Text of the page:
The Goldilocks Syndrome: Dealing with the Fear of Renter Damage (Part 1)

    The late, great comedian George Carlin used to do a monologue about “Stuff.” (You can find it on YouTube.) His premise was that accumulating, storing, and protecting your “stuff” was the true meaning of life. We wouldn’t go that far, of course. But there was certainly more than a grain of truth in his bit. And Carlin could easily have been talking about the “stuff” we all have in our vacation-rental properties. Will renters damage or even steal it? Will they be careful with our second homes?

    This concern is undoubtedly one of the major reasons owners hesitate to offer their properties as vacation rentals. We call it the “Goldilocks Syndrome,” as in “Who’s been sleeping in my bed?”

    The fact is, there are ways to minimize even the possibility of renter damage at your vacation property. That’s what we’d like to address in this two-part post. [Part two will appear in two weeks.]

    Here’s what we recommend:

    1.    Start with a change in mindset. Realize that this is your second home, not your main nest. Its role is to offer two things: First and foremost, income to help pay expenses (mortgage, taxes, maintenance, etc.), and second, a place for you and your family and friends to stay when you’re on vacation. You may disagree with this order of priorities, but it’s hard to deny the significance of $25,000 or more per year in extra income, not to mention the tax benefits available when you offer your second home as a vacation rental.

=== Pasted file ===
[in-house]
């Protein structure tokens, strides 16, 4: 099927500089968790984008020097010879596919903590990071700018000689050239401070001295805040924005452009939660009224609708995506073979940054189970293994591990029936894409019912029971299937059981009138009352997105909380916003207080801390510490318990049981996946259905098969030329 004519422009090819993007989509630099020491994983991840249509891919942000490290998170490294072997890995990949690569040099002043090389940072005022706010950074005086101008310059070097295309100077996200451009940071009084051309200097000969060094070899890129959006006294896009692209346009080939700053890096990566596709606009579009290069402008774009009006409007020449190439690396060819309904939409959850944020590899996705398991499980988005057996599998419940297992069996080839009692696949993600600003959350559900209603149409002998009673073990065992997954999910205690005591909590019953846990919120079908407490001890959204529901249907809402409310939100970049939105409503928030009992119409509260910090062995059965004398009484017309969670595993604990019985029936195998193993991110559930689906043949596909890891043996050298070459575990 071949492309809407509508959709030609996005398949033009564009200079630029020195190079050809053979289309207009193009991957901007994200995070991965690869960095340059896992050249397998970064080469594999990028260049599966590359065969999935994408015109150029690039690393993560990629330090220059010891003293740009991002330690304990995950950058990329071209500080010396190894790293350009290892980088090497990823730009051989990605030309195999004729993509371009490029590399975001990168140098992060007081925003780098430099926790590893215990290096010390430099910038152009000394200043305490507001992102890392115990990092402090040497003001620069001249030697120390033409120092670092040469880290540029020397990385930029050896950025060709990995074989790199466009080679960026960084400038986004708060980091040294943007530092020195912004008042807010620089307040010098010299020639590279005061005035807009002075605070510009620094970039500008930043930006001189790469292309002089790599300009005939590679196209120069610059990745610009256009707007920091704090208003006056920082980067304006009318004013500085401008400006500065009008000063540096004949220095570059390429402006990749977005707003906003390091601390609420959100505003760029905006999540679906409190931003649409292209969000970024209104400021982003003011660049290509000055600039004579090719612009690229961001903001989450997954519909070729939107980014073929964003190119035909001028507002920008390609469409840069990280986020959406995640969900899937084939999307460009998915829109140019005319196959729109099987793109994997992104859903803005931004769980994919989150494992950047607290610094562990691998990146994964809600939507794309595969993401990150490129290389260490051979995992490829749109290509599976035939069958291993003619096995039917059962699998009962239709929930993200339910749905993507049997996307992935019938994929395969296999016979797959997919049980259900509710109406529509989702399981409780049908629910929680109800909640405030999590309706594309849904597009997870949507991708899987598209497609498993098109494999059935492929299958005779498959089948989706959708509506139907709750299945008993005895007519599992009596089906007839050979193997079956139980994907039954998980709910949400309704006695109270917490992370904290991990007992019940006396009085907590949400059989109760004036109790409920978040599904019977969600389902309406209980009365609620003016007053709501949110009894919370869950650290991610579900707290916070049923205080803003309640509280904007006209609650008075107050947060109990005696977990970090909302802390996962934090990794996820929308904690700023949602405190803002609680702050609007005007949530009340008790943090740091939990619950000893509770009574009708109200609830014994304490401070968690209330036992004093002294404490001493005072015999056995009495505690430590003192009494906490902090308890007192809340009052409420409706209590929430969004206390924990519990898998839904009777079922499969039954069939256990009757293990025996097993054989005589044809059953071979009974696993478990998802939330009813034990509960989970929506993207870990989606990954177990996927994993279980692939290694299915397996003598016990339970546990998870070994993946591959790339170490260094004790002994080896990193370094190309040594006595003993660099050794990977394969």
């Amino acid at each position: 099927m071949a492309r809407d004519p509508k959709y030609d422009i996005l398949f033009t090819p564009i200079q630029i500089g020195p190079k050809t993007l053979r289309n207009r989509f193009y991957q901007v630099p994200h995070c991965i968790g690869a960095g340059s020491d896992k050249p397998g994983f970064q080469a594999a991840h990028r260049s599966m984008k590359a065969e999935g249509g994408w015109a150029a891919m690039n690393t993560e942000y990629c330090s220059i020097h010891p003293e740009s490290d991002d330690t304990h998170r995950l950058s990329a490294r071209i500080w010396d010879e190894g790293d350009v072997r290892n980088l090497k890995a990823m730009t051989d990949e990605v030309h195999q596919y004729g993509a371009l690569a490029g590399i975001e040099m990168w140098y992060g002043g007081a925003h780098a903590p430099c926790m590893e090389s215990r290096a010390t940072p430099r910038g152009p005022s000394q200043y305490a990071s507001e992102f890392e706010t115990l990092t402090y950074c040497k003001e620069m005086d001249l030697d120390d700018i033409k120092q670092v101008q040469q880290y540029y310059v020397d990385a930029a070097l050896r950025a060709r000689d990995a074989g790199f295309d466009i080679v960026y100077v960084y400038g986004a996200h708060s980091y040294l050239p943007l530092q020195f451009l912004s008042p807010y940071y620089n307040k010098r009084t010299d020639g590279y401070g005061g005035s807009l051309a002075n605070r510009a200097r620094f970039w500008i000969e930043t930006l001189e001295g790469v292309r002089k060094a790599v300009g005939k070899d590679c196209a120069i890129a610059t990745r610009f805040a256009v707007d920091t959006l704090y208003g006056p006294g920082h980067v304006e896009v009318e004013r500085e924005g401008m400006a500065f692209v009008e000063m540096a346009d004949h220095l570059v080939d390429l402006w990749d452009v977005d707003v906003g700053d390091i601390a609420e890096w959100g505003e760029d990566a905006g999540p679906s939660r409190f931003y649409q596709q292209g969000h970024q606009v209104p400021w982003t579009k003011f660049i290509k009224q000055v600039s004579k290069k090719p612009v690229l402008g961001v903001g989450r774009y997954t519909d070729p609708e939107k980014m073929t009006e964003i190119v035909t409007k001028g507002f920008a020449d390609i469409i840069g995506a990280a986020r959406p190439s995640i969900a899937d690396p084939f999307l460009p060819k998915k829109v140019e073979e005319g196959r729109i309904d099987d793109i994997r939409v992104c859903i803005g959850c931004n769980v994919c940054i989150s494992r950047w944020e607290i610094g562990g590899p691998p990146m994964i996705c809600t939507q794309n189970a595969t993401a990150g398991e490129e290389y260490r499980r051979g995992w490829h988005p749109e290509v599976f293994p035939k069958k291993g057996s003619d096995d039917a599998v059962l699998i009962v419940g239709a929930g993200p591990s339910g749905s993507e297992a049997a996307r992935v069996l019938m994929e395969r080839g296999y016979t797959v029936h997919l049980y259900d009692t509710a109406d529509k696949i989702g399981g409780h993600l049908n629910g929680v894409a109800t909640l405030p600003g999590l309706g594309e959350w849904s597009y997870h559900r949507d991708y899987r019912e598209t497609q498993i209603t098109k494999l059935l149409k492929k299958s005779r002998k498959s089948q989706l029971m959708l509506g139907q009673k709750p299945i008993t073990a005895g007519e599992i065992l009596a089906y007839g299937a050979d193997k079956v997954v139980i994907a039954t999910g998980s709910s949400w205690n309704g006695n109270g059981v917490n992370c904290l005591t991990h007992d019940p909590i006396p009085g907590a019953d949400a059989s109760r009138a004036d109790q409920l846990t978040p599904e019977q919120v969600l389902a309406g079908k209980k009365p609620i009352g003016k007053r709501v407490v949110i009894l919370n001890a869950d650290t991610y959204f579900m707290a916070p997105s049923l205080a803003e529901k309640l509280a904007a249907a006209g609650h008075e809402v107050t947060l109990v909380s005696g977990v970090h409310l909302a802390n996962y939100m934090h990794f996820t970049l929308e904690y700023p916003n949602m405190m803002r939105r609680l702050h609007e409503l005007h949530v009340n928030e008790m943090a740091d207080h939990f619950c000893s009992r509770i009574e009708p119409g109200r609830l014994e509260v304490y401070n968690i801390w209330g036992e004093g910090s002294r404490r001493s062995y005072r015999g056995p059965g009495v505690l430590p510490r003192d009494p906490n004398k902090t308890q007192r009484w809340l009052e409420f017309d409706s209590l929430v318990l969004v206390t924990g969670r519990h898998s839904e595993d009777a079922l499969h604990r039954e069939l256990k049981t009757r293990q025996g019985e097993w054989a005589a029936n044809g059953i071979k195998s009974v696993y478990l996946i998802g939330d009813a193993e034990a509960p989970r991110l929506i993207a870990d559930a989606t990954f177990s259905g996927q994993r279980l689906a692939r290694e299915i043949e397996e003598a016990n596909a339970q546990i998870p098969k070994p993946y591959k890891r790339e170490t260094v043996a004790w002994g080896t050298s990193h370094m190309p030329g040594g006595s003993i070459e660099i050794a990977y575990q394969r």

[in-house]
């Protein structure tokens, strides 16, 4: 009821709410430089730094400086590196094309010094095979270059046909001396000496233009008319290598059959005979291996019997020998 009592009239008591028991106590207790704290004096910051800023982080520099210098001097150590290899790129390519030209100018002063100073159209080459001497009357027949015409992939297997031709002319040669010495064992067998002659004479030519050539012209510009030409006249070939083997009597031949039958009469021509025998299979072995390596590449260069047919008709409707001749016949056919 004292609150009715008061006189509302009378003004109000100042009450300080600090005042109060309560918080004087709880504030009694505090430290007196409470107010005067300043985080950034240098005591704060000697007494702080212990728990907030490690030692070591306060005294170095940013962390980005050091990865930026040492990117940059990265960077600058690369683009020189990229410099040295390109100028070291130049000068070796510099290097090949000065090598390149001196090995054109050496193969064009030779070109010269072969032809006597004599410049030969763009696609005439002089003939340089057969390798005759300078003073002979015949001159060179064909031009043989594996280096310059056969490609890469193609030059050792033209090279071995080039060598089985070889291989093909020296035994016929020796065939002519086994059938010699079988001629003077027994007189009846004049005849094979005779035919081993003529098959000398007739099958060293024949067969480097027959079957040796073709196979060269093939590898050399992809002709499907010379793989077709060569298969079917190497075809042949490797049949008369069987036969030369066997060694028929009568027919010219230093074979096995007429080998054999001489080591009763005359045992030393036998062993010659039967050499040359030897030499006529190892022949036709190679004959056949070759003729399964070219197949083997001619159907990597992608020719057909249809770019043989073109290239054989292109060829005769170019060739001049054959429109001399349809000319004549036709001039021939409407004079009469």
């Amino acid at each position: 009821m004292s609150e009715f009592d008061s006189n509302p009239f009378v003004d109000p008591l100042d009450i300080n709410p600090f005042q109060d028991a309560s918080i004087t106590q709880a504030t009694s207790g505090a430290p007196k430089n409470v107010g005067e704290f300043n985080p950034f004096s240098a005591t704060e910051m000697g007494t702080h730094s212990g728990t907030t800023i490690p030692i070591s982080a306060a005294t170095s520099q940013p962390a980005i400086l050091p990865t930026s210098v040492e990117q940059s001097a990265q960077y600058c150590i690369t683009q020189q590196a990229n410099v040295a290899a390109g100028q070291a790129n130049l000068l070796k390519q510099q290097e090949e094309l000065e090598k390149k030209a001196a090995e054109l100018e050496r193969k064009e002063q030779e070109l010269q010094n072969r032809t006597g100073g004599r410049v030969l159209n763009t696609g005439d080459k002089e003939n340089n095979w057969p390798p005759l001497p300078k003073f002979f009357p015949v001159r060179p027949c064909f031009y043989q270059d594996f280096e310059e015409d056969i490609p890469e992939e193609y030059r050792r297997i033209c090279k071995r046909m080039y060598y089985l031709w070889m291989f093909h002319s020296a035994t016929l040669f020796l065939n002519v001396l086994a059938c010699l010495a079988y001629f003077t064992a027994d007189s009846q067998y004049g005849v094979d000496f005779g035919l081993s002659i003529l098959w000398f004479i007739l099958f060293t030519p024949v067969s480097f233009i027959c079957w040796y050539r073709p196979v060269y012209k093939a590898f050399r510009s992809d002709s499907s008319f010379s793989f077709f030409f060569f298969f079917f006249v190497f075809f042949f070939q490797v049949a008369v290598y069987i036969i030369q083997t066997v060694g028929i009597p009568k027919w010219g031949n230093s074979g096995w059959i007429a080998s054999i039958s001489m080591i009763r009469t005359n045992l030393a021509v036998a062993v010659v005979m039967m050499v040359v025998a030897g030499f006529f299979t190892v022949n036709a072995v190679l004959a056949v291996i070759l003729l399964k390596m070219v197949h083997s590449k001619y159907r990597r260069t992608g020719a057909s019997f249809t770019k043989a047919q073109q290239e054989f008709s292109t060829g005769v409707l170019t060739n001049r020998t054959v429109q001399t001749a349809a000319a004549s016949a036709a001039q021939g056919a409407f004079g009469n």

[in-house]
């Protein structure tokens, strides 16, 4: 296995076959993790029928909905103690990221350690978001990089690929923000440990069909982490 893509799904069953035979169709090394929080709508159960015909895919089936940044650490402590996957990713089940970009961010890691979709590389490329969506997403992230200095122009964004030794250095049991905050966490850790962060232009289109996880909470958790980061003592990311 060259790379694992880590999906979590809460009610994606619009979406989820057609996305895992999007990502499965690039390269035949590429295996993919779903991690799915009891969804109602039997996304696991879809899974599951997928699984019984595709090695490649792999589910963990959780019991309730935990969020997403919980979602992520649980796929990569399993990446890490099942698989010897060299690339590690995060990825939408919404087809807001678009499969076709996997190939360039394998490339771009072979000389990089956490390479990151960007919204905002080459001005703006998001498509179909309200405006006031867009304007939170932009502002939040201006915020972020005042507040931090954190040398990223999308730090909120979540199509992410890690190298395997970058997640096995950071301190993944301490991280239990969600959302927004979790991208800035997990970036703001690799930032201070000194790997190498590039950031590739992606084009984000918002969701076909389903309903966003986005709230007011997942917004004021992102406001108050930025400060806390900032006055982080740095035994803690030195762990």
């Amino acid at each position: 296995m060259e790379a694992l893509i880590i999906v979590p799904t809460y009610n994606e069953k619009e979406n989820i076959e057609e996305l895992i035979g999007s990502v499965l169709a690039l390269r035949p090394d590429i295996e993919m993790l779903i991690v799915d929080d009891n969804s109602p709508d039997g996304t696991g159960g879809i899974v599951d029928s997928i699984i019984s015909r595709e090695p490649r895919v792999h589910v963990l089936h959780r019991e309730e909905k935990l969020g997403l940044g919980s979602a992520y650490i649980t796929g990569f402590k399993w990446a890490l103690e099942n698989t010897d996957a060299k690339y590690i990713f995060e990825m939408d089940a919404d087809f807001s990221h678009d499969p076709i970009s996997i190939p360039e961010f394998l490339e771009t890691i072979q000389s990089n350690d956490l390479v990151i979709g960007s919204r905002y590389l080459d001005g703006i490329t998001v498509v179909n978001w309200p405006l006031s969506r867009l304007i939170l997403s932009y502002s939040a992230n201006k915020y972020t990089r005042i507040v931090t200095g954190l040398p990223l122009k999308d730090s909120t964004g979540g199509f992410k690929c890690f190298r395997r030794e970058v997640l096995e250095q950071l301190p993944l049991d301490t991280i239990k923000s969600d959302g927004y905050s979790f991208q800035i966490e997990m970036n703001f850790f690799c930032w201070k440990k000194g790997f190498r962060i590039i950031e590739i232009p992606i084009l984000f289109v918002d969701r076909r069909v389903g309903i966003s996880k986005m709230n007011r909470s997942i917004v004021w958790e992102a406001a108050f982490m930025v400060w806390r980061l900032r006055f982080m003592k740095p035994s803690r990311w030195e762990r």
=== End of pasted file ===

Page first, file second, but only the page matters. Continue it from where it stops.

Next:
2.    Furnish your second home with renters in mind. Think wood and washables, quality and durability. A glass-topped coffee table is probably not a good idea, for example. And why select upholstered dining-room chairs when you can opt instead for perfectly comfortable ones with contoured wooden seats and washable cushions? Furnish defensively, in other words, by doing your best to anticipate problems (breakage, stains, damage). But be aware that there will be normal wear and tear.

    3.    Establish a locked owners’ closet. This is the place to store all the “stuff” you cannot live without when you and your family are in residence: your best kitchen-counter appliances, cherished quilts and antiques, favorite CDs and DVDs. For example, there may be a wall in your living room where you like to display a valuable painting. Well, hang it when you’re there and swap it out for a pleasing print when you’re not.

    In the second part of this two-part post, we’ll look at the things you can do to establish a bond with your guests—so they realize that they are renting from a real, live human being and not some anonymous corporate entity. Meantime....

    Happy Renting,

    Alfred and Emily Glossbrenner


    Alfred and Emily Glossbrenner are the authors of the book/CD package How to Make Your Vacation Property Work for You! and the founders of FullyBookedRentals (, a website focused on helping new and experienced VR owners advertise, market, manage, and make money from their second homes.